First, a word of warning. What I’m about to say is based on opinion polls and the percentages in the opinion polls are unlikely to be exactly what pans out when there’s a general election and the probability of me being wrong about that is 75.34% or thereabouts, possibly, maybe. You get my point.

But now that I’ve made the point, allow me to gawp for a minute. If the polls are correct, SNP support is down about 10% on a year ago and if it doesn’t go up again, the SNP would lose some 23 seats to Labour, including six of its seven Glasgow constituencies. I’m not surprised really that some excitable Labour people are talking about Clydeside turning red again.

However, this is not the easiest thing to pick apart, for a couple of reasons. Firstly, support for the SNP is still remarkably high given what’s been happening in the last few months (I mean, come on, what will it take for some people?) Secondly, support for Yes also seems pretty solid, which in a way is a healthy thing: perhaps we’re (finally) starting to realise independence is not the SNP and SNP is not independence.

It's that second factor I think – support for independence – that has been mainly buttressing support for the SNP for a long time now, but it’s not the only one, particularly in Glasgow and Dundee. It’s no coincidence that the two cities with the highest levels of deprivation have also had the highest levels of support for independence. Many Yes voters were hopeful that independence might create a different Scotland and improve their lives, and who can blame them really?

But the fact that independence is now a long-term rather than a short-term prospect, combined with the fact that the pressures on families living in poverty have increased significantly in the last year or so, means many people are now starting to look at options other than independence. And the most obvious one – perhaps the only one – is Labour. Perhaps it’s this more than anything else that explains why the SNP is losing Glasgow.

There are other factors of course, including the personal one. Nicola Sturgeon was a west-coaster with strong links to Glasgow. She was also popular in the city; indeed, I voted for her myself when I lived on the south side (who was I then I wonder?) My point is that Humza Yousaf, who now lives in Dundee, doesn’t have the same personal local factor to play on. Glasgow loves people who love Glasgow but it particularly loves people who stay put.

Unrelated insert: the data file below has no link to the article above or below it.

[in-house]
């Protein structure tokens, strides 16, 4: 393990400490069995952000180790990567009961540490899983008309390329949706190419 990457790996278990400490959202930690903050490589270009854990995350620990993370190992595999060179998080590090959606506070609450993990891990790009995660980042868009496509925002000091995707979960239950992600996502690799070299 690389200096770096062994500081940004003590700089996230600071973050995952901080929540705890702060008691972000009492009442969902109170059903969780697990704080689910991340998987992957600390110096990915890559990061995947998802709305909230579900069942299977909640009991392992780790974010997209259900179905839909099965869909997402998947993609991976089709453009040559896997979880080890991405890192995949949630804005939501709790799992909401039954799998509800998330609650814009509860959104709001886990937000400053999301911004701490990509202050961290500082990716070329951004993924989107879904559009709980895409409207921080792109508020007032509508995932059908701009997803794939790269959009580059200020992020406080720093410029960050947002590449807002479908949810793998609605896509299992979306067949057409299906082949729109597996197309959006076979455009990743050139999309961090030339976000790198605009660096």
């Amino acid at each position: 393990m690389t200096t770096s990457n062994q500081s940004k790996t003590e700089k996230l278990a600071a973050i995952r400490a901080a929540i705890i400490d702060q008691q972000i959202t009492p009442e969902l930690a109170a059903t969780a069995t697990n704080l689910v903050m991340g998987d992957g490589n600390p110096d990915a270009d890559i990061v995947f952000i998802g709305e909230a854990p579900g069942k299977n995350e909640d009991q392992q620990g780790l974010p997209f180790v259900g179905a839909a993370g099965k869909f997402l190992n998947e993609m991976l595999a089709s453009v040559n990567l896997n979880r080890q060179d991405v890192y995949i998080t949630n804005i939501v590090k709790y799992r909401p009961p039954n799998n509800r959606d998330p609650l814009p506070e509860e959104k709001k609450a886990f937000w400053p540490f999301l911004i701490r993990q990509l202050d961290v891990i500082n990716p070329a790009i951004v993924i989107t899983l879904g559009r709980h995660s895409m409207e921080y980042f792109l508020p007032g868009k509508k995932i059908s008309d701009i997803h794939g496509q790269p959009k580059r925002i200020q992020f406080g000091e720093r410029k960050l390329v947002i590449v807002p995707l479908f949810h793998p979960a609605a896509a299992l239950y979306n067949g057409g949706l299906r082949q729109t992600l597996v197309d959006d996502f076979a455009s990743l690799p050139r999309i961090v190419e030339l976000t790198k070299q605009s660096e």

There’s something else as well that isn’t really working any more for the SNP – in Glasgow but in other places too – and that’s Brexit. At this point, I should probably issue a trigger warning: I am about to quote Alyn Smith. The nationalist MP said the other day that the “total mess” of Brexit demonstrated the cost of Westminster politics. But this is starting to feel like the ghost of arguments past isn’t it? Brits, Scots, us, we’ve kind of moved on.

In a smaller way, you can detect the same sort of thing starting to happen with independence, even in Glasgow. There was a time, not so long ago, when independence cropped up in almost every conversation round the dinner table, or in the pub, or in the office, and if it didn’t it was because people were tiptoeing round it, but that’s not the case now. I’m struck by how infrequently it comes up these days with the people I meet day-to-day in Glasgow and that may also be because we’ve kind of moved on (for now).

Some of these factors are not unique to Glasgow obviously, but they intersect in the city in a way that has benefited the SNP for the last ten years or so but is now working against them. It’s also worth remembering that this kind of thing – change of personnel, change in circumstances, a change of luck – happens to all parties and most of them recover in time; politics is a circle, not a straight line.

Even so, Glasgow undoubtedly remains a particularly tricky issue for the SNP. Remember: Glaswegians have been here before – apparently being taken for granted by the ruling party and they don’t like it much. Falling support in one of the citadels of Yes also raises a serious existential question for the party. If the support of Glasgow was central to the SNP’s dominance of the independence movement, what on Earth will replace it?